Press Release: Abandoned J1-Workers Express Frustrations with the Philippine Government

May 13, 2020

Hundreds of Exploited Filipino J-1 Workers Denounce Abandonment by Philippine Government, Recruiters and Visa Sponsors

On May 13, hundreds of abandoned J-1 workers of the national J-1 Workers Network held a press conference to vent their frustrations on the Philippine government’s inadequate response to their plight. After waiting three weeks with no response to an open letter sent to the Philippine government appealing for support, protection and accountability, the Network requested a meeting with the Philippine Embassy. The embassy finally responded, denying their request for a follow up meeting. Through the press conference, J-1 workers shared stories about their sudden termination due to the COVID-19, as well as the hardships they faced even before the pandemic.

Many J-1 workers faced immediate termination as a result of business closures due to the pandemic. Mary Lee Camello, a J-1 worker based in Hot Springs, Virginia, stated, “It started with the sudden termination of J-1 workers. We were only informed verbally through a phone call while others heard through video chat or from their co-workers.” Left without income, and still indebted because of steep program fees, she and her co-workers reached out to their visa sponsors and Philippines-based recruitment agencies. They advised them to return home despite not even having money for a plane ticket back. 

In early April, Filipino J-1 workers like Camello came together and formed the J-1 Workers Network, bound together by the shared experiences they have had. “We formed the Network to provide support to each other and to voice out our concerns,” said Jathniel Caballero, a member of the Network based in Dallas, Texas. 

After receiving the Philippine Embassy’s refusal to meet with the Network, Kris Canlas, a J-1 worker based in Davenport, Florida said,  “We have reached out multiple times. They always say, ‘send us your contact information and narrative of your experience.’ Their response is repetitive, as if they are just prolonging the process.” She continued, “They also always point out that our request for funds will still be evaluated, meaning there is still no guarantee that we will receive help from them.”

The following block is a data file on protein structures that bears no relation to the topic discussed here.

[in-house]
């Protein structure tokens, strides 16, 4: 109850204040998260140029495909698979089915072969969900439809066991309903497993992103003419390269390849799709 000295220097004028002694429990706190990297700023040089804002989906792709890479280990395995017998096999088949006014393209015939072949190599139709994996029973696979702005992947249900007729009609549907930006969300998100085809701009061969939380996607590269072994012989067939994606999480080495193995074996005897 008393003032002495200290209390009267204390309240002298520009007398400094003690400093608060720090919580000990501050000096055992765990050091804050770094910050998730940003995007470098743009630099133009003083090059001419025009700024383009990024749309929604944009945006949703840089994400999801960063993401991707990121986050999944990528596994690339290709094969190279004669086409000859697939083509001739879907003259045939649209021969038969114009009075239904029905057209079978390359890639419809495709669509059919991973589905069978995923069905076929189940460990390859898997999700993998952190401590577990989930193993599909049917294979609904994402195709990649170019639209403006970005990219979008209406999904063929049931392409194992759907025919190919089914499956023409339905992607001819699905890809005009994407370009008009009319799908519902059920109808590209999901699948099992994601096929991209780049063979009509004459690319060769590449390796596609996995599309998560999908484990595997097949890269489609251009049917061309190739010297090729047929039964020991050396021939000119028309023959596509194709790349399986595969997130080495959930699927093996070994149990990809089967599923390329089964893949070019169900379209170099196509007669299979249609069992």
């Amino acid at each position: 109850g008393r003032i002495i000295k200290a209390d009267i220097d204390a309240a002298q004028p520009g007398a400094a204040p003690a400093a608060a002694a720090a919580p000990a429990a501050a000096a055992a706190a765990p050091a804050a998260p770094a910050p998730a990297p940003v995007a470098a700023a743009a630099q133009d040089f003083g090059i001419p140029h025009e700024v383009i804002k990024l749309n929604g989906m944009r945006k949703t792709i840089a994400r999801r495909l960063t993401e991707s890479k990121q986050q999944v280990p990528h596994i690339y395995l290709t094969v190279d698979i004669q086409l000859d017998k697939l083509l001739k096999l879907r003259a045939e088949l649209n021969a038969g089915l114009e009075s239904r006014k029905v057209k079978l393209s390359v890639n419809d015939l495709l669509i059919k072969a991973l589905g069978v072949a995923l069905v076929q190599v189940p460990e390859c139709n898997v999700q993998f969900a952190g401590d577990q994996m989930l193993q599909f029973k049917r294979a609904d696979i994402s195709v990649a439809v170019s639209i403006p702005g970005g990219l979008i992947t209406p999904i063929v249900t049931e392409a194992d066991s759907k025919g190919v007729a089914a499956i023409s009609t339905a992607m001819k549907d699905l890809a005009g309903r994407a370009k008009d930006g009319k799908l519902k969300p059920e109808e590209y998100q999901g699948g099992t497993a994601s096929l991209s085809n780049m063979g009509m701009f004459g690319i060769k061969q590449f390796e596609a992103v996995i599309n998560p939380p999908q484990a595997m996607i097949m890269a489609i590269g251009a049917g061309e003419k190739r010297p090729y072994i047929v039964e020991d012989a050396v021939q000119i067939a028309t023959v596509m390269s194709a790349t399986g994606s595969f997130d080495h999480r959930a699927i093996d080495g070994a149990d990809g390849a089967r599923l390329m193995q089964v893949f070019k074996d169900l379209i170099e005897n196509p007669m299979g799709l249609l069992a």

Even before the pandemic, many J-1 workers were receiving little to no cultural exchange and their host companies would not follow their internship and training plans, despite these being promises of the J-1 program. Many were already experiencing violations, harassment and discrimination in the workplace. Sheena Reyes from Dallas shared, “They would make us work all around in different departments and stations, sometimes with no breaks, and then they would change our time cards so they would not have to pay for all our hours. Some would give us false write-ups and twist the story. And worst of all, we were being intimidated because we have no right or power to speak for ourselves. There were threats that if we keep speaking up against the discrimination and harassment, that we would be sent back home to the Philippines.”

Nap Pempeña of Migrante USA, a supporting organization of the Network, emphasized the systematic export of Fiipino labor by the Philippine government as a big factor that makes young students vulnerable to trafficking. “The inadequate government support and the stories of exploitation bring up the long-standing problem in the Philippines where migrant workers are seen as a commodity to be sold and to be profited from,” Pempeña asserted. “And now, even our youth are being funneled into this labor export scheme through these exploitative internships and work-study programs abroad.” 

Speaking to this profit-driven industry, J-1 workers outlined the steep recruitment fees they had to pay to the recruitment agencies, as well as other illegal business practices. Jorizza Garcia from Dallas recounted, “When we were at the local agency’s office back in Manila, we were told by the personnel to sign the page where our parent or guardian was supposed to sign. They even instructed us to tell the embassy during our visa interview that we only paid $3,500 to the recruitment agency even though we paid more than that.” 

Community supporters across the country have been supporting hundreds of J-1 workers not only by assisting them with their immediate needs, but also through know-your-rights trainings, legal assistance and education on trafficking. Aurora Victoria David of the National Alliance for Filipino Concerns stated, “It is also important to empower the J-1 workers. That the J-1 workers know and understand that they have rights, and that they can make informed decisions based on knowledge of their rights and options.” 

“Ang kabataan ang pag-asa ng bayan (the youth is the future of our nation),” ended Camello, quoting a famous Tagalog phrase. “We do believe in ourselves that we will be able to contribute something good for the betterment of our country. But how can we do that if there’s no support given by our government?”